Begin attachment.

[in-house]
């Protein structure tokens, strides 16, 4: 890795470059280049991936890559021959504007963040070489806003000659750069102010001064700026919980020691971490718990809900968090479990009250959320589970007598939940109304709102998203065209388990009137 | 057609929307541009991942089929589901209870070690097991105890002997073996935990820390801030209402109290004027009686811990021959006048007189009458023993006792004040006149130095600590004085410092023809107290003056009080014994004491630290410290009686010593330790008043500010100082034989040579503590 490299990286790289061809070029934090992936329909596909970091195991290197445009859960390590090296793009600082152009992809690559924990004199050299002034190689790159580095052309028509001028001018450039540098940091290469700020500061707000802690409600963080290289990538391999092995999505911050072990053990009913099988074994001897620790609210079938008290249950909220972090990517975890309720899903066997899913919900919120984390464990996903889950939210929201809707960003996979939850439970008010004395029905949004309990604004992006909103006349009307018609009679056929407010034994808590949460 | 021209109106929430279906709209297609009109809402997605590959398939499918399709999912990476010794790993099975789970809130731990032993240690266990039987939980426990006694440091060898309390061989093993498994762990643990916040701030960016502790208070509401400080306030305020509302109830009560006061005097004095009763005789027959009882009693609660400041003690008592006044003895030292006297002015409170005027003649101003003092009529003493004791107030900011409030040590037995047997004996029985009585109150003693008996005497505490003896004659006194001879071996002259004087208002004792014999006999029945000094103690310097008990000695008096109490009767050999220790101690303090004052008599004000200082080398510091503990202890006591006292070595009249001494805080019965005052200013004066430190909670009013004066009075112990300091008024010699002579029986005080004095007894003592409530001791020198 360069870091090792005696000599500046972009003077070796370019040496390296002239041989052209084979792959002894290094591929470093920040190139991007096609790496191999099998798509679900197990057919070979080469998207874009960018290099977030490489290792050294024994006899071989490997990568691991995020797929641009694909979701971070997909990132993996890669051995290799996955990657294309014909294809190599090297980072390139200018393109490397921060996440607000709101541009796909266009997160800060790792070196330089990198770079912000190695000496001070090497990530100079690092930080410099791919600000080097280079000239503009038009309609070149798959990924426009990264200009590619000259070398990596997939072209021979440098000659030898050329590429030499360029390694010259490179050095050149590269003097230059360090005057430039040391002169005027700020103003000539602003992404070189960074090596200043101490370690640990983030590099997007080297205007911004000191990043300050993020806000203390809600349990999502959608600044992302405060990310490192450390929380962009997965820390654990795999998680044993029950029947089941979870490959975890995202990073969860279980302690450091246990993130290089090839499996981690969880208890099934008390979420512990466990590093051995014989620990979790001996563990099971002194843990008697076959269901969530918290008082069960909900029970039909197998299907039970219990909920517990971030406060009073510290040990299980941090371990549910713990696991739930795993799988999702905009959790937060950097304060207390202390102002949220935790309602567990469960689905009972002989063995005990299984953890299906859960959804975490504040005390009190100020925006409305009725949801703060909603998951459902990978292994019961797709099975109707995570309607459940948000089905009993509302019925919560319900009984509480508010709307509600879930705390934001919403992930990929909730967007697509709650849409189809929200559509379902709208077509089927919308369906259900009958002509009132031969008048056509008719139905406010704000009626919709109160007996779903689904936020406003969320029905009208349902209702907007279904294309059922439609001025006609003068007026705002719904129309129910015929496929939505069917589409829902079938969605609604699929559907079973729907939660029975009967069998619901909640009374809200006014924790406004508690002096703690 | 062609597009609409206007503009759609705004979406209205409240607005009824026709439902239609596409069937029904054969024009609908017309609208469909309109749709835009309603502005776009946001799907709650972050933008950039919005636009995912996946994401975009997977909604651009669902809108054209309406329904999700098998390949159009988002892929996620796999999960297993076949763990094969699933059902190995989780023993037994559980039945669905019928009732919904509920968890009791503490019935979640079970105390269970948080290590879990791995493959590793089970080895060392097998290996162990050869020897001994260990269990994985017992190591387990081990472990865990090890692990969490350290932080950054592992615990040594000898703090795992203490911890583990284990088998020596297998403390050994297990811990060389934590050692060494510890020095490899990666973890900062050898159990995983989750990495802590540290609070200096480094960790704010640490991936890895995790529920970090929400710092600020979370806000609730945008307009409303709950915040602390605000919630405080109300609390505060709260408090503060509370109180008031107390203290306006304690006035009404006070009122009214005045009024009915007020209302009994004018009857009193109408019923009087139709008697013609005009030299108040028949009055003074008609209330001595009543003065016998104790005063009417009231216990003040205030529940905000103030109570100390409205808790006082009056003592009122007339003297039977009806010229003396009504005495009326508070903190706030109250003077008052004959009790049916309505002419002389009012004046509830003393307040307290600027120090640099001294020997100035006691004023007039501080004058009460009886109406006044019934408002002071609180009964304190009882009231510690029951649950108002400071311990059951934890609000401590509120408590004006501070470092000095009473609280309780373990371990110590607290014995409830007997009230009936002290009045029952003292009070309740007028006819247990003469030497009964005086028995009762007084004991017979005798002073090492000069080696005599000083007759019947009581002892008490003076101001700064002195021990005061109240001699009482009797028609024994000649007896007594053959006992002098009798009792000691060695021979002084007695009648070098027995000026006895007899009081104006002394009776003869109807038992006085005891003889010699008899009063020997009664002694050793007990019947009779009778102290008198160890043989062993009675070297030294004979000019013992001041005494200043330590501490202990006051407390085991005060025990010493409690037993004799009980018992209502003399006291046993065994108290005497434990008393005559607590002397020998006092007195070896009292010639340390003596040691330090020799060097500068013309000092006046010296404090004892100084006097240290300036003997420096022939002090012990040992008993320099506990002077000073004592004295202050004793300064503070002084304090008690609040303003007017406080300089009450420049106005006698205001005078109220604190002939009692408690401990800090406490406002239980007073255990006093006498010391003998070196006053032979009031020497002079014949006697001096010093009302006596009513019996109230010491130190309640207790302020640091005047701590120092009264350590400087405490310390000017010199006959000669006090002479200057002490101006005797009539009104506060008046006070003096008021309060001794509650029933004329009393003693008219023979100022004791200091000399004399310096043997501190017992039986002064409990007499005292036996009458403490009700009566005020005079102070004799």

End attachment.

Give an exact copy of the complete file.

[in-house]
């Protein structure tokens, strides 16, 4: 890795470059280049991936890559021959504007963040070489806003000659750069102010001064700026919980020691971490718990809900968090479990009250959320589970007598939940109304709102998203065209388990009137 | 057609929307541009991942089929589901209870070690097991105890002997073996935990820390801030209402109290004027009686811990021959006048007189009458023993006792004040006149130095600590004085410092023809107290003056009080014994004491630290410290009686010593330790008043500010100082034989040579503590 490299990286790289061809070029934090992936329909596909970091195991290197445009859960390590090296793009600082152009992809690559924990004199050299002034190689790159580095052309028509001028001018450039540098940091290469700020500061707000802690409600963080290289990538391999092995999505911050072990053990009913099988074994001897620790609210079938008290249950909220972090990517975890309720899903066997899913919900919120984390464990996903889950939210929201809707960003996979939850439970008010004395029905949004309990604004992006909103006349009307018609009679056929407010034994808590949460 | 021209109106929430279906709209297609009109809402997605590959398939499918399709999912990476010794790993099975789970809130731990032993240690266990039987939980426990006694440091060898309390061989093993498994762990643990916040701030960016502790208070509401400080306030305020509302109830009560006061005097004095009763005789027959009882009693609660400041003690008592006044003895030292006297002015409170005027003649101003003092009529003493004791107030900011409030040590037995047997004996029985009585109150003693008996005497505490003896004659006194001879071996002259004087208002004792014999006999029945000094103690310097008990000695008096109490009767050999220790101690303090004052008599004000200082080398510091503990202890006591006292070595009249001494805080019965005052200013004066430190909670009013004066009075112990300091008024010699002579029986005080004095007894003592409530001791020198 360069870091090792005696000599500046972009003077070796370019040496390296002239041989052209084979792959002894290094591929470093920040190139991007096609790496191999099998798509679900197990057919070979080469998207874009960018290099977030490489290792050294024994006899071989490997990568691991995020797929641009694909979701971070997909990132993996890669051995290799996955990657294309014909294809190599090297980072390139200018393109490397921060996440607000709101541009796909266009997160800060790792070196330089990198770079912000190695000496001070090497990530100079690092930080410099791919600000080097280079000239503009038009309609070149798959990924426009990264200009590619000259070398990596997939072209021979440098000659030898050329590429030499360029390694010259490179050095050149590269003097230059360090005057430039040391002169005027700020103003000539602003992404070189960074090596200043101490370690640990983030590099997007080297205007911004000191990043300050993020806000203390809600349990999502959608600044992302405060990310490192450390929380962009997965820390654990795999998680044993029950029947089941979870490959975890995202990073969860279980302690450091246990993130290089090839499996981690969880208890099934008390979420512990466990590093051995014989620990979790001996563990099971002194843990008697076959269901969530918290008082069960909900029970039909197998299907039970219990909920517990971030406060009073510290040990299980941090371990549910713990696991739930795993799988999702905009959790937060950097304060207390202390102002949220935790309602567990469960689905009972002989063995005990299984953890299906859960959804975490504040005390009190100020925006409305009725949801703060909603998951459902990978292994019961797709099975109707995570309607459940948000089905009993509302019925919560319900009984509480508010709307509600879930705390934001919403992930990929909730967007697509709650849409189809929200559509379902709208077509089927919308369906259900009958002509009132031969008048056509008719139905406010704000009626919709109160007996779903689904936020406003969320029905009208349902209702907007279904294309059922439609001025006609003068007026705002719904129309129910015929496929939505069917589409829902079938969605609604699929559907079973729907939660029975009967069998619901909640009374809200006014924790406004508690002096703690 | 062609597009609409206007503009759609705004979406209205409240607005009824026709439902239609596409069937029904054969024009609908017309609208469909309109749709835009309603502005776009946001799907709650972050933008950039919005636009995912996946994401975009997977909604651009669902809108054209309406329904999700098998390949159009988002892929996620796999999960297993076949763990094969699933059902190995989780023993037994559980039945669905019928009732919904509920968890009791503490019935979640079970105390269970948080290590879990791995493959590793089970080895060392097998290996162990050869020897001994260990269990994985017992190591387990081990472990865990090890692990969490350290932080950054592992615990040594000898703090795992203490911890583990284990088998020596297998403390050994297990811990060389934590050692060494510890020095490899990666973890900062050898159990995983989750990495802590540290609070200096480094960790704010640490991936890895995790529920970090929400710092600020979370806000609730945008307009409303709950915040602390605000919630405080109300609390505060709260408090503060509370109180008031107390203290306006304690006035009404006070009122009214005045009024009915007020209302009994004018009857009193109408019923009087139709008697013609005009030299108040028949009055003074008609209330001595009543003065016998104790005063009417009231216990003040205030529940905000103030109570100390409205808790006082009056003592009122007339003297039977009806010229003396009504005495009326508070903190706030109250003077008052004959009790049916309505002419002389009012004046509830003393307040307290600027120090640099001294020997100035006691004023007039501080004058009460009886109406006044019934408002002071609180009964304190009882009231510690029951649950108002400071311990059951934890609000401590509120408590004006501070470092000095009473609280309780373990371990110590607290014995409830007997009230009936002290009045029952003292009070309740007028006819247990003469030497009964005086028995009762007084004991017979005798002073090492000069080696005599000083007759019947009581002892008490003076101001700064002195021990005061109240001699009482009797028609024994000649007896007594053959006992002098009798009792000691060695021979002084007695009648070098027995000026006895007899009081104006002394009776003869109807038992006085005891003889010699008899009063020997009664002694050793007990019947009779009778102290008198160890043989062993009675070297030294004979000019013992001041005494200043330590501490202990006051407390085991005060025990010493409690037993004799009980018992209502003399006291046993065994108290005497434990008393005559607590002397020998006092007195070896009292010639340390003596040691330090020799060097500068013309000092006046010296404090004892100084006097240290300036003997420096022939002090012990040992008993320099506990002077000073004592004295202050004793300064503070002084304090008690609040303003007017406080300089009450420049106005006698205001005078109220604190002939009692408690401990800090406490406002239980007073255990006093006498010391003998070196006053032979009031020497002079014949006697001096010093009302006596009513019996109230010491130190309640207790302020640091005047701590120092009264350590400087405490310390000017010199006959000669006090002479200057002490101006005797009539009104506060008046006070003096008021309060001794509650029933004329009393003693008219023979100022004791200091000399004399310096043997501190017992039986002064409990007499005292036996009458403490009700009566005020005079102070004799």